But some believe the respite will be shorter than lenders hope.

"There was a real lull for awhile, but we're starting to pick up again," said Los Angeles bankruptcy attorney Leon Bayer. "We're getting back to normal now."

Credit counselors report a similar uptick. Demand for pre-bankruptcy counseling, which is now required before consumers can file, has been unexpectedly strong at the 71 agencies affiliated with the National Foundation for Credit Counseling that have been approved by the Department of Justice to provide such services, said foundation President Susan Keating.

"The volume is significantly higher than their original projections," Keating said. "We originally expected our client volume of 1 million to double in 2006 (because of the new requirement). Now we're thinking we may be looking at even more."

Few able to repay
Bankruptcy attorneys and many consumer advocates worry the counseling requirement will allow agencies to divert potential filers into debt repayment plans that the debtors can ill afford. But Keating said her agencies, which currently represent 80% of the counselors approved by the Justice Department, aren't seeing many clients who have the ability to repay their debts.

"The conversion rate of customers who are eligible to go into an alternative, a debt-management plan, has been very, very low," Keating said. "These customers are really in serious financial trouble and have no alternative other than filing for bankruptcy."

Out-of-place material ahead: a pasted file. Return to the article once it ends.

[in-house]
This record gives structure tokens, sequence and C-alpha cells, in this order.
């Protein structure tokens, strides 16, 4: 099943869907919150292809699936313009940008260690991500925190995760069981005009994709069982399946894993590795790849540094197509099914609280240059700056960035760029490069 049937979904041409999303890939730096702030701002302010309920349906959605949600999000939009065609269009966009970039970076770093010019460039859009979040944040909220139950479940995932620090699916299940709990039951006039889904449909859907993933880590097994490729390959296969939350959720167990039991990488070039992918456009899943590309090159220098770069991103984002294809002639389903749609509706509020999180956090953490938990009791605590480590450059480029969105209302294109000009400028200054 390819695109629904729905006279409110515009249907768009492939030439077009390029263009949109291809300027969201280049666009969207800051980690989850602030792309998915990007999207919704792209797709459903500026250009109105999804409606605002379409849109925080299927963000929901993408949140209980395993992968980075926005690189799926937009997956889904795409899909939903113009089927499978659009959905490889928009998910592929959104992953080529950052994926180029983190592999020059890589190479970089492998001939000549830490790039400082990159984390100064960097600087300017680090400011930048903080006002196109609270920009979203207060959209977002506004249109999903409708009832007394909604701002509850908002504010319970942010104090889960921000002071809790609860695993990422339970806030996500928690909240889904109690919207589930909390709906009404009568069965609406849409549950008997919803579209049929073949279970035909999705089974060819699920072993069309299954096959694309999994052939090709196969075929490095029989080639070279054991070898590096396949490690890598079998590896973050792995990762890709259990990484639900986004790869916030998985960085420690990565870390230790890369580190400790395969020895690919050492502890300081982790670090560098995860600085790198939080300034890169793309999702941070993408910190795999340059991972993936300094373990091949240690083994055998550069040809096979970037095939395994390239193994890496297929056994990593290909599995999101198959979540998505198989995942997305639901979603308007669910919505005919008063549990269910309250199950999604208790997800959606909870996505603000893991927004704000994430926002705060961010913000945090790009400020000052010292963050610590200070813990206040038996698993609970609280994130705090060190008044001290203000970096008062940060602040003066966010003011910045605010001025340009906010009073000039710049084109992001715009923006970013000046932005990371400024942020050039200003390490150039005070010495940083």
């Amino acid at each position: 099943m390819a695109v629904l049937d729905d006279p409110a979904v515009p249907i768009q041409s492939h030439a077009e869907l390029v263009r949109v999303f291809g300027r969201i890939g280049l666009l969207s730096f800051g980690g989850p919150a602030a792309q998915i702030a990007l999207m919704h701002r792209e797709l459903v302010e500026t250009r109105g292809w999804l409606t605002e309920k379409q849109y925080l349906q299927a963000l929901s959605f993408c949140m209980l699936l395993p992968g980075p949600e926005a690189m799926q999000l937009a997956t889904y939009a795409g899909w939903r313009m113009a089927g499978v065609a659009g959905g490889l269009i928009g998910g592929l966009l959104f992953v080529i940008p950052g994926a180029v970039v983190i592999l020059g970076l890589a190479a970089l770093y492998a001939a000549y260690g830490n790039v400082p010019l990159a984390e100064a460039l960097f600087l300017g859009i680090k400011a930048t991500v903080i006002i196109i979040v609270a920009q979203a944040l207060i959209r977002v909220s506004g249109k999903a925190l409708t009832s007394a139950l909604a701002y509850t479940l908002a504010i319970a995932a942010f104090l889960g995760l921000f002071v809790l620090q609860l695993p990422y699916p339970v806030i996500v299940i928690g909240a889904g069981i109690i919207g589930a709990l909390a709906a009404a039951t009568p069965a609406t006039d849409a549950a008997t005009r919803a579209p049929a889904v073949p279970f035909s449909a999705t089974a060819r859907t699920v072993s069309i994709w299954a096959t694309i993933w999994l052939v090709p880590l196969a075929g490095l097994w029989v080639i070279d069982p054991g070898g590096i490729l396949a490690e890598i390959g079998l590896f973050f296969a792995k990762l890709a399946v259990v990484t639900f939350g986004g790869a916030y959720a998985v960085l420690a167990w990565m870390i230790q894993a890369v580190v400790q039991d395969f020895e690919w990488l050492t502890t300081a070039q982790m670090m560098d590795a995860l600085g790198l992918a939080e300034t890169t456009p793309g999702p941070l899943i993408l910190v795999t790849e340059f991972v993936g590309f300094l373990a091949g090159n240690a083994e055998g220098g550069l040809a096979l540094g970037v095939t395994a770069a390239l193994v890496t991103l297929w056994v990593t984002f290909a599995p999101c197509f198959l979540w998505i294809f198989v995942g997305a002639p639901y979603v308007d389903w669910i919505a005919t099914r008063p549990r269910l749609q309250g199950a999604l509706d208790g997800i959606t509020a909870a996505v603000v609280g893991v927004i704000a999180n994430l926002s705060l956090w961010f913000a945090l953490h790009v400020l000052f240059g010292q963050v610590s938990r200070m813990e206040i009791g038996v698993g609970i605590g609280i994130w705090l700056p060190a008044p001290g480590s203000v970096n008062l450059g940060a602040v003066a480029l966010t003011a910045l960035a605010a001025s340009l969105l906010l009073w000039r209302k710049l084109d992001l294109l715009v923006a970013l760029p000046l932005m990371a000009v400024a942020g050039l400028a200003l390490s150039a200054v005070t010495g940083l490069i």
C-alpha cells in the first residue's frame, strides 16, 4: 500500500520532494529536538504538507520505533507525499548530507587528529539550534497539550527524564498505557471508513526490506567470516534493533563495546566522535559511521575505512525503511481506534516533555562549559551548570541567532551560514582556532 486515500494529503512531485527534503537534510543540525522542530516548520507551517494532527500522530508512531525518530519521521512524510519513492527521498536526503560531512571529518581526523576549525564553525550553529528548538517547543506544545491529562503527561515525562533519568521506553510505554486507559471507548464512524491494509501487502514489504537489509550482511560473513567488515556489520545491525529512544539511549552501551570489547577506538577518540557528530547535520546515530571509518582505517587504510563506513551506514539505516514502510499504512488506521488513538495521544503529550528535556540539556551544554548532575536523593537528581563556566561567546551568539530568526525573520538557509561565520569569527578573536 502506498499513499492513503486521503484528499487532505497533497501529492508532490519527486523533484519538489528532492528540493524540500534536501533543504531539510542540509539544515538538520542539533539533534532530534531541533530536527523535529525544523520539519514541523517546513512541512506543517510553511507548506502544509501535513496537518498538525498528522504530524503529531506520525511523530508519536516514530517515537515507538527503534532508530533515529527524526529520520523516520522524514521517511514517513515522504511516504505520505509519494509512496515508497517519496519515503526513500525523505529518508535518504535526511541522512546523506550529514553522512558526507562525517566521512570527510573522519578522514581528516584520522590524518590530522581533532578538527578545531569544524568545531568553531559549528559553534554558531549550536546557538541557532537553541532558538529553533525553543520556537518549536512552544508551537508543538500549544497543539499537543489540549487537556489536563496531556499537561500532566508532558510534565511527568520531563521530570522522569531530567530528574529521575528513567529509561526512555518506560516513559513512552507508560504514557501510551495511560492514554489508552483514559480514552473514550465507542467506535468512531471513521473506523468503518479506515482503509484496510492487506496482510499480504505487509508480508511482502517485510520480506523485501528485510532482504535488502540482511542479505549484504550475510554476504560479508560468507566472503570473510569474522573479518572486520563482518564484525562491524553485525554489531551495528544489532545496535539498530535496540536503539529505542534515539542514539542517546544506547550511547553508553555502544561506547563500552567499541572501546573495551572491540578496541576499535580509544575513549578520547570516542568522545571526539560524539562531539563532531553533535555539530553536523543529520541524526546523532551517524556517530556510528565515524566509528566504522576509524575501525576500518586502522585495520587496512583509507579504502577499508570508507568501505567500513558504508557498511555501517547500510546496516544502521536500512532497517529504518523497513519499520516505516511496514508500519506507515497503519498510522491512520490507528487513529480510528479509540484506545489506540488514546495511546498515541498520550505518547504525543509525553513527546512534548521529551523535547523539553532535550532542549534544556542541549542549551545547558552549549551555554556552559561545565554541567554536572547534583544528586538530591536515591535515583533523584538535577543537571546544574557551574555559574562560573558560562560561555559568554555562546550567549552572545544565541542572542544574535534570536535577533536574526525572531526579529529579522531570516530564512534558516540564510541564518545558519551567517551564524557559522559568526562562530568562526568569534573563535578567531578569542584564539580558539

That's certainly been true at Riverside, Calif.-based Springboard, which counseled 2,200 pre-bankrupts between Oct. 17 and Nov. 28, said President Dianne Wilkman. Wilkman said her counselors, who mostly talk with customers by phone, sometimes have to strain to average the 90 minutes the Justice Department requires of pre-bankruptcy counseling sessions because their clients' situations are so cut and dried.

"After 45 minutes you're left with saying, 'So, what about those Dodgers?'," Wilkman said. "But then with other clients with more complex situations, you use much more than 90 minutes."Liz Pulliam Weston‘s newsletter

The bottom line?
Even if filings don't return to previous levels, the reform law may not contribute much to lenders' bottom lines. Fitch and Barclay Capital have predicted charge-off rates will "normalize" to usual levels, but won't drop.

"If a consumer can't pay their bills, they might not file for bankruptcy" but their accounts will still be charged off, Fitch's Ullrich said.

Lenders may recoup some money from filers who are forced into Chapter 13 repayment plans rather than being allowed to erase their debt in Chapter 7 bankruptcy. But the dollar amount recovered may not be significant, given the small number of bankrupts that will be diverted to Chapter 13 -- less than 3%, by Gerdano's estimate -- and the high number of Chapter 13 plans that fail. Under the old law, about two-thirds of Chapter 13 cases never completed their repayment plans; that percentage isn't expected to change much under the new law, Gerdano said.

"The official word is that (lenders are) still confident the law will have its desired impact" of reducing bankruptcy filings and increasing repayments, Gerdano said. "But it may take a year before you know who really won and who really lost."

For more on the new bankruptcy law and how it works, visit MSN Money's Decision Center on bankruptcy.

Liz Pulliam Weston's column appears every Monday and Thursday, exclusively on MSN Money. She also answers reader questions in the Your Money message board.